An anchoress was enclosed at Burwell c. 1230. Probably c. 1350 John ‘Piers’ son’ Haukyn of Burwell gave 60 a. freehold to support a chantry at St. Mary’s altar in her church there. That land was forfeited to the Crown in 1361 after its chaplain had apparently transferred the land, allegedly without licence, to the Cambridge Corpus Christi guild, and again by 1372. In 1492, when Burwell had a guild of the Holy Trinity, a rector left 5 marks towards building the guildhall. Along with c. 12 a. given for obits and lights, including the sepulchre light, and 2 a. left in 1496 by Thomas Forster for a light before the crucifix, successively sold in 1553, 1566, and 1571, the guildhall was confiscated by the Crown in 1553. It was then sold to Sir Robert Chester, from whom the parish at once bought it back. It was used for various parish purposes until the 1850s. As it then stood at the old north-east side of St. Mary’s churchyard, it consisted of a two-storeyed building, largely timber-framed, gabled towards the north. On the ground floor a passage 5 ft. wide, serving as a lychgate to the churchyard, with cusped windows looking into it separated two rooms, one then a kitchen. The jettied first floor of three bays contained a long hall, above which were garrets with dormers in the tiled roof. Dilapidated by 1859, it was demolished in 1860. Its name was sometimes used in the 20th century for the boys’ school built nearby.
Despite the terms of the appropriation, the university did not initially choose graduates as vicars. A vicar resident in 1560 was no preacher. In 1603 a graduate vicar claimed 600 communicants. Under Robert Metcalfe, vicar from 1618 and Regius Professor of Hebrew, sleeping in church and playing games during service were occasionally reported. In the late 1640s Metcalfe employed curates who apparently received from the university double his vicarial stipend. About 1647 some puritan parishioners, who accused one curate, besides being inaudible, of teaching salvation through works, not faith in Christ, collected over 150 signatures to a petition to the university to replace him with a ‘godly’ minister. Another 130 villagers, headed by Isaac Barrow, the rectory lessee, defended the curate as ‘painful in his calling’, claiming that a parliamentary committee had acquitted him of scandalous charges over his former conduct. He had left by 1650. Two of three vicars, one favouring the Book of Common Prayer, appointed in the 1650s quickly resigned. From the 1660s, with an improved stipend, the vicars, regularly Cambridge graduates and not usually pluralists until 1734, served for longer periods. In the 1660s and 1670s the university also sent Bachelors of Divinity to preach at Burwell up to ten times a year. In 1676 the vicar claimed c. 500 potential communicants: 120 had attended at Easter.
After 1734 one vicar, who combined Burwell with a Suffolk living, was apparently nonresident, usually employing curates. The musical Henry Turner, his successor 1772-1808, though also from 1782 rector of Newmarket, was seldom absent from Burwell, where he held two services each Sunday, besides the usual quarterly sacraments, attended c. 1806 by 30-40 communicants. His successor, J. J. Baines, 1808-54, a ‘high and dry’ churchman, likewise serving, with much formality, in person, and catechizing the parish youth weekly, with printed aids, claimed 72 communicants by 1820. In the 1830s his hostility to dissent led to controversy in the parish. J. W. Cockshott, vicar 1857-85, not only established three church schools and substantially restored St. Mary’s church, but procured a curate to serve North Street who by 1862 held services in a public house clubroom. In 1863 Cockshott raised £1,050 to erect on the east of North Street a mission church, dedicated to St. Andrew, seating 300. It was built of red brick dressed in ashlar, to a Gothic design, including trefoilheaded triple lancet windows, by R. R. Rowe. The university long helped provide a salary of £120 for curates serving that church until c. 1907, but thereafter lost for lack of a house. By the 1860s Cockshott had organized a surpliced church choir that participated in local choral festivals. In 1873 the renewed seating in St. Mary’s church could hold over 700, including 450 free sittings. Cockshott, who preached twice each Sunday and held weekly communions for the half of 148 communicants regularly attending, then claimed 700-800 church-goers, two fifths of the population. His successor N. A. B. Borton, who served until 1920, still had c. 150 communicants in 1897. About 1920 the new St. Andrew’s had only monthly communions. It again had curates in the 1920s, but thereafter one vicar had to manage the whole parish. Four, two still Cambridge men, served between 1944 and 1975. By 1987 the new St. Andrew’s had only two services monthly for its small congregation, and it was closed and sold for conversion to offices in 1990, when St. Mary’s had c. 80 communicants. Burwell still had its own resident vicar in the 1990s.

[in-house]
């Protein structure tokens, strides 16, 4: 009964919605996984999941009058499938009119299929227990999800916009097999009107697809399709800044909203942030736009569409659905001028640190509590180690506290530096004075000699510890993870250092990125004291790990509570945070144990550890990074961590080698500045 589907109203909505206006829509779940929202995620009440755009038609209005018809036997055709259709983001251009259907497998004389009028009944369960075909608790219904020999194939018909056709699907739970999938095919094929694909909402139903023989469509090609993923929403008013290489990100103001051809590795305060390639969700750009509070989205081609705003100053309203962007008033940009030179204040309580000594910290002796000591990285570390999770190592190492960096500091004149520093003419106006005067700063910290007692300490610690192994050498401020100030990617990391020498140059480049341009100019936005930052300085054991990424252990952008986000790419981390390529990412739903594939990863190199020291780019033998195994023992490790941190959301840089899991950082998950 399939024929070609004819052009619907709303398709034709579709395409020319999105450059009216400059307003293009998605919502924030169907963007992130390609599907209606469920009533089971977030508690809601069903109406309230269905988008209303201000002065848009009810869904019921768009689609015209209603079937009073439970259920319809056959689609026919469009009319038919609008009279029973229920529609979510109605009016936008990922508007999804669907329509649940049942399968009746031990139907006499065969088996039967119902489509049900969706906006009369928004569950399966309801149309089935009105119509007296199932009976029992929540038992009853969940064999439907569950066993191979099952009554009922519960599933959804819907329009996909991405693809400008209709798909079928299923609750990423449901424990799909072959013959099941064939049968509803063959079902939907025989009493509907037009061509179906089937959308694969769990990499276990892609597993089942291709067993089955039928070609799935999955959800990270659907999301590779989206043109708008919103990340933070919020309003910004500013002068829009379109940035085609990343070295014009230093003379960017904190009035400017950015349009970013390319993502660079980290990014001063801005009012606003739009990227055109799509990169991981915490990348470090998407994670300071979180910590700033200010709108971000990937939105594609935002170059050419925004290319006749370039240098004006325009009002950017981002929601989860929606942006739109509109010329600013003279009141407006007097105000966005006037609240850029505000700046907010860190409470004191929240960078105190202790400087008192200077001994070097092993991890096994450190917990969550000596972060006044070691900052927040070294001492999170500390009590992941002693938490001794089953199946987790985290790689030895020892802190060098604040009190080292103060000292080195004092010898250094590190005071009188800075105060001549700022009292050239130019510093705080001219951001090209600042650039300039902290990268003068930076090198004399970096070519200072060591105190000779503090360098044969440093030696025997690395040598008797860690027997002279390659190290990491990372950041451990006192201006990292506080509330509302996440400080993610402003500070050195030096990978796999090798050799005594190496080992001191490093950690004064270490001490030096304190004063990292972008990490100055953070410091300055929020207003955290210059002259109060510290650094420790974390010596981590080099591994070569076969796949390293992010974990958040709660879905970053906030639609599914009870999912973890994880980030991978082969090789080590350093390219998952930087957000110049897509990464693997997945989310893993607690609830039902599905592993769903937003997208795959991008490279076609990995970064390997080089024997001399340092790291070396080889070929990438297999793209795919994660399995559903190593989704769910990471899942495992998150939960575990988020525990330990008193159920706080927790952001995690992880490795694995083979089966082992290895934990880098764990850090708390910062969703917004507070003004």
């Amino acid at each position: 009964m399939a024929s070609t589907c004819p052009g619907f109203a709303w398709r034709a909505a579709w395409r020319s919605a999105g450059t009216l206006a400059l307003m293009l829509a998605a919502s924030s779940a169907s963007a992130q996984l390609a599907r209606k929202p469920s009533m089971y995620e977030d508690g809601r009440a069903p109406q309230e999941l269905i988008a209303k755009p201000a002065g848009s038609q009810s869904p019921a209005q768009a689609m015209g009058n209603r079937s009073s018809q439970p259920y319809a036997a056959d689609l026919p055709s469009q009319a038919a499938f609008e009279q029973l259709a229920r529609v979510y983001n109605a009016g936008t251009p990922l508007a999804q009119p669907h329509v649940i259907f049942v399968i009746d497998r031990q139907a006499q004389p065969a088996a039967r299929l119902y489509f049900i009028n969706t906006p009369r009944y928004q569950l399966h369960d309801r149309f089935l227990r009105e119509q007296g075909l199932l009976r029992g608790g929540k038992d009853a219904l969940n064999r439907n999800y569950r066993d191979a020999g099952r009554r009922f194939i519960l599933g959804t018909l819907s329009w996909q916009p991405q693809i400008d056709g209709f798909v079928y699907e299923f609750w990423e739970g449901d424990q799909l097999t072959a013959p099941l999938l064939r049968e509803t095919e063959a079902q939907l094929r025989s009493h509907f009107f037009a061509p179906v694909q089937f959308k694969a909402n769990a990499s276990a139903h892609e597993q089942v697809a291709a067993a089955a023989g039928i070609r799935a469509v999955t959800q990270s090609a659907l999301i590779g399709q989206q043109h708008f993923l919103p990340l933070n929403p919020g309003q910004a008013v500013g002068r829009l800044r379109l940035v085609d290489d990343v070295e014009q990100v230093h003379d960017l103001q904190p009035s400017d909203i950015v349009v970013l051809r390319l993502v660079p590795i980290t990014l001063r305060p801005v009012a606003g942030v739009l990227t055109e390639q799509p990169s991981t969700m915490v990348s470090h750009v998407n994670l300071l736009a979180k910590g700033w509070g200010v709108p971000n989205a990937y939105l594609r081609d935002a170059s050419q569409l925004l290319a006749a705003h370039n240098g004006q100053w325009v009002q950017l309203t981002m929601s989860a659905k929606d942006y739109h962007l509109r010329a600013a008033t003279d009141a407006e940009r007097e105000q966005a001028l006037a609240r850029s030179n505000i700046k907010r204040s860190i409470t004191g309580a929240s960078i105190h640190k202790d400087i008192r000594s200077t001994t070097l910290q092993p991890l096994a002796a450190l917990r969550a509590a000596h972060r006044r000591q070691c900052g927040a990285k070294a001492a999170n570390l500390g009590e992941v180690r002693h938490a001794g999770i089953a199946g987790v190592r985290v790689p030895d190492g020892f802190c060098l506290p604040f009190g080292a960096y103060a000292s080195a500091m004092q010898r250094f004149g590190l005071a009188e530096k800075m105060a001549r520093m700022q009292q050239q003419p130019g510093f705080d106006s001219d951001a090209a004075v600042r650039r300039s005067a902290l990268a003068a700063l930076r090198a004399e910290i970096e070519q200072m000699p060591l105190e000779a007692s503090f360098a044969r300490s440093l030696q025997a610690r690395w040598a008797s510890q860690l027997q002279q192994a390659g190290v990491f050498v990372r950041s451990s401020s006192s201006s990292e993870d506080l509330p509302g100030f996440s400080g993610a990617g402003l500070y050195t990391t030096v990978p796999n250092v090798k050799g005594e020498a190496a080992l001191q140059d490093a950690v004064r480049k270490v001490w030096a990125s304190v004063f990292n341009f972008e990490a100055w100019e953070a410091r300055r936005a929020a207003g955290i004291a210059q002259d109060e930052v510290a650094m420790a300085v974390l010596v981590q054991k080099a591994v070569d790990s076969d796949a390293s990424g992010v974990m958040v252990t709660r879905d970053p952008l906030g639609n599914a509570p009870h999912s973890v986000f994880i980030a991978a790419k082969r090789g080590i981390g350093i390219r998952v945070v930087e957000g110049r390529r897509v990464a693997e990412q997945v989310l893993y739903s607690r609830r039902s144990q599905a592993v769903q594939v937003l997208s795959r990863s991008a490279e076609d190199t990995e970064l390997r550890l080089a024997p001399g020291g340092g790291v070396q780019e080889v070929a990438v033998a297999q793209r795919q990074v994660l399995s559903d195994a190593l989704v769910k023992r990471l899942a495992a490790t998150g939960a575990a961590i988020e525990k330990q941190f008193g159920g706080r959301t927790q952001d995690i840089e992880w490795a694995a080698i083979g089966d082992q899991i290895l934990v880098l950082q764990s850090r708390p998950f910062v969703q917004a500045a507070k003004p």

The demolished medieval church of ST. ANDREW, so named by c. 1170, stood on a slight rise in a rectangular churchyard east of the street opposite the north end of the enlarged St. Mary’s churchyard. All that remained above ground in 1743, when the plan of its chancel and aisled nave could be traced, was its west end including the base of a round tower, presumably 12th-century or earlier, which in 1552 had contained three bells, and the south aisle’s south and gabled west walls. The three visible bays of the south wall had apparently once contained two-light windows. When Henry Turner pulled down the ruins in 1772, he found medieval stone coffins. Many bones were dug up there in 1952. Carved medieval stonework found in 1859 when the church girls’ school was built on the site, was placed in the vicarage garden, some being incorporated in 1863 in the modern St. Andrew’s church.